Michelle, in the US, all COADS include community groups and nonprofit organizations, and some will include county authorities, too. Our county used to have one, but it is work to keep it going and the COAD faded. Now, three years after a major wildfire, there's a group trying to get a COAD going again. There are many relationship challenges in play, one of which as ABCDers will recognize is the fact that the effort is being led by very well-meaning institutional representatives. The impulse is right but none of the reps have even been particularly trained in the principles of convening a gathering. That's important because otherwise conveners go through the motions of providing "ice breakers" and what were meant to be letters of encouragement, and end up offending many of the very people they thought they would impress.
The key thing about a COAD is to be able to keep the relationships among the groups and individuals up to date so that in the event of an actual emergency the scrambling over one another that tends to happen can be very quickly smoothed. Many here remain hopeful for this renewed effort as it's still very early days in the organizing.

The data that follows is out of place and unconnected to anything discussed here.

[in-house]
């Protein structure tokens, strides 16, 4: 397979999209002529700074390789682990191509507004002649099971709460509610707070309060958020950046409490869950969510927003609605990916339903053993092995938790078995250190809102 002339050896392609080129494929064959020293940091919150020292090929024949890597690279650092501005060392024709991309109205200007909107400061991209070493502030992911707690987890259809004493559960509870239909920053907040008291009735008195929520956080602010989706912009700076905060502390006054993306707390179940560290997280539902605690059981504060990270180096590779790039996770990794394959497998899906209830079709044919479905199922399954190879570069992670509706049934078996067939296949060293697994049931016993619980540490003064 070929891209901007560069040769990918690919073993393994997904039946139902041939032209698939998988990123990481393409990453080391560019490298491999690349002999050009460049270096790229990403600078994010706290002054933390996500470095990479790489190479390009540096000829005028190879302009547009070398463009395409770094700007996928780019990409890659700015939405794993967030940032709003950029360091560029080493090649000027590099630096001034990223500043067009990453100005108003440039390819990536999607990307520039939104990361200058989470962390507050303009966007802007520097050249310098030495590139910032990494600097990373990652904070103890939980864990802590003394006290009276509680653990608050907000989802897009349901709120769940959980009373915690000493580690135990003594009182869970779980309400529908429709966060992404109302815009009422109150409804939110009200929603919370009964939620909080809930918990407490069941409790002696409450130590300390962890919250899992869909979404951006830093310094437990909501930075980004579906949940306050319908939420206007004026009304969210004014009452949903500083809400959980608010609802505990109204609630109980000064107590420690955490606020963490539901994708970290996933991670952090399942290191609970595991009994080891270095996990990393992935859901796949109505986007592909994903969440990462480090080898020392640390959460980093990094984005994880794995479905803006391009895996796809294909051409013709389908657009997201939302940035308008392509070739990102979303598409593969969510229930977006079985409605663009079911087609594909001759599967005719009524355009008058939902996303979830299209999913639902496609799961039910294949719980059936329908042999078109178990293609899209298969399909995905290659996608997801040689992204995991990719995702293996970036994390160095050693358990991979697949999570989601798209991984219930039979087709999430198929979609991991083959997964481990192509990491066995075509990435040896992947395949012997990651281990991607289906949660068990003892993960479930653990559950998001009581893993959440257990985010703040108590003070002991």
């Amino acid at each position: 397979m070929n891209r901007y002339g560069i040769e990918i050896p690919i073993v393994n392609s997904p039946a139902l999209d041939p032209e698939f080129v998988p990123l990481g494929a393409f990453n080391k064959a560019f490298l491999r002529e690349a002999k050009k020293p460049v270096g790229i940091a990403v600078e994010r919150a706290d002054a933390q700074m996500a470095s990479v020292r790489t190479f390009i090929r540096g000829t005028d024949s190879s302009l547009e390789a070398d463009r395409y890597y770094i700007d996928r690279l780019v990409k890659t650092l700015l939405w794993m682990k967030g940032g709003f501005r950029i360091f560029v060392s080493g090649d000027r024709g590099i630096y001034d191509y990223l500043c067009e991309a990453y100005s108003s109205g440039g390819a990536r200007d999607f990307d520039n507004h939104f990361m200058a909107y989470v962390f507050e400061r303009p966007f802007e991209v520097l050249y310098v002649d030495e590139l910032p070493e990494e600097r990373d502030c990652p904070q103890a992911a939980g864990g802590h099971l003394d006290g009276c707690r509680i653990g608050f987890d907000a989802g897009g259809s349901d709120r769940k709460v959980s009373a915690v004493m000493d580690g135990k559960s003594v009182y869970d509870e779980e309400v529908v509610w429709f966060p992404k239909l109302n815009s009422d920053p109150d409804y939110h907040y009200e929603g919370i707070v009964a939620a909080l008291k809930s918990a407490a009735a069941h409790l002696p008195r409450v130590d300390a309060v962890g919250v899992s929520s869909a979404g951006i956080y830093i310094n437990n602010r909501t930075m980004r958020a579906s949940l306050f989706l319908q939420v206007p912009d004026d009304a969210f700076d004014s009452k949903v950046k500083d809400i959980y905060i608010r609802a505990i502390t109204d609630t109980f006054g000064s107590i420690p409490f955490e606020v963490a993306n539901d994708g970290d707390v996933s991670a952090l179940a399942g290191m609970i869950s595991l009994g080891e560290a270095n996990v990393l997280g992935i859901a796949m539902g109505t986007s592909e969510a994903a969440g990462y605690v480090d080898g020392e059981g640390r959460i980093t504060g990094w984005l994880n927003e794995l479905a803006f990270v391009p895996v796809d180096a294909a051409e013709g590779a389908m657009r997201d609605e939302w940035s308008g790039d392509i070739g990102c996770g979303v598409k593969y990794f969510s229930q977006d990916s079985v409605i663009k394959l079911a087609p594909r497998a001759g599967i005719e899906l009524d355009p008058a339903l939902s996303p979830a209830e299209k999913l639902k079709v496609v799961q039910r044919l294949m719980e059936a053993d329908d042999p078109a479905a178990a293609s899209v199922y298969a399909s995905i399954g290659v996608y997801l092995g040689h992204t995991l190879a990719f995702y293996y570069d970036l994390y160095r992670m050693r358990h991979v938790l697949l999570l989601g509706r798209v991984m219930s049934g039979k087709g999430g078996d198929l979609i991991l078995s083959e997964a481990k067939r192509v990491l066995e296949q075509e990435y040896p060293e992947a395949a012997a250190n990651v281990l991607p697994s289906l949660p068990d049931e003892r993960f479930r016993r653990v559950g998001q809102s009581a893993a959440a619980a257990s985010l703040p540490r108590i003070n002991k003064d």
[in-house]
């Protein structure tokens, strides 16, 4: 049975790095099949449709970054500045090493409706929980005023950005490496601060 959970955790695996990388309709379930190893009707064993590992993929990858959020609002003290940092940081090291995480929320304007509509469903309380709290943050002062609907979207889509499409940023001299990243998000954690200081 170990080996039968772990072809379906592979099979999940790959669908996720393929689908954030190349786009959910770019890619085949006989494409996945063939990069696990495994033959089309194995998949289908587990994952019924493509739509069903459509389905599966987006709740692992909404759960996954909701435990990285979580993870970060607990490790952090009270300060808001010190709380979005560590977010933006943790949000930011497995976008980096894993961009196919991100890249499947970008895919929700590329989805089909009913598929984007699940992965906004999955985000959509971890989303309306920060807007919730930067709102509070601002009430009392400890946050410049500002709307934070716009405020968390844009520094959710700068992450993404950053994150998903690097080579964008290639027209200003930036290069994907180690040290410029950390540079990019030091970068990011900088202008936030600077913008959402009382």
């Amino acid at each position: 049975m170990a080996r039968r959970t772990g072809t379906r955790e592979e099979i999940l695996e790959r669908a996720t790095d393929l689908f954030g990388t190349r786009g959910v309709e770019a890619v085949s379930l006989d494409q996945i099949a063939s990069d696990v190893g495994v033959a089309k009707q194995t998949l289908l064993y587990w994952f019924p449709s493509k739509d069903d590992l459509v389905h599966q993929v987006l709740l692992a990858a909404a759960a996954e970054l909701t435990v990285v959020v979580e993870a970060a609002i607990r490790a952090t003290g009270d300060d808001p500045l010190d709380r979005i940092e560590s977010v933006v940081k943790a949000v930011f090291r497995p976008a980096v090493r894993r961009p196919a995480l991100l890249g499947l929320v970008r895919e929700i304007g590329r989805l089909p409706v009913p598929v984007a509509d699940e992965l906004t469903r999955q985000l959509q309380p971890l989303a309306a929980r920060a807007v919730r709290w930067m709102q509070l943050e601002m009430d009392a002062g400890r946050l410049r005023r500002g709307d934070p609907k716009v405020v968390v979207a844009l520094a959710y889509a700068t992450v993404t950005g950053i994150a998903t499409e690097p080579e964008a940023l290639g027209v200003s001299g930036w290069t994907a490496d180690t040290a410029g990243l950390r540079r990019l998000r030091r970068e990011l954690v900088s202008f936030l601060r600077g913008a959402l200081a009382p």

There is one institutionally supported effort many of us are hoping will lead somewhere. Called a CERT (community emergency response team), I got this training in another city and thought I would get a refresher when I moved to Lake County. It turns out not to be an easy thing, as initially the sheriff's department advised me I would be better off waiting for another training in the city I started in because no one had the money or insurance to host one here. After several more disasters in the area and around the state, the State Governor's office called for greater volunteer activity and provided grants for, among other things, CERT training. The first trainings have begun. The training has been updated to now also include mental health first aid and awareness of new mass casualty events (terrorist attacks, school shootings - we don't get called in for those, but we needed to know). We were informed that it would take two years to get a full cadre and partnering system with first responders in place, and then all would depend on how strongly everyone held together and kept in practice through quiet times. These are cultural shifts I'm hoping we can keep reaching towards.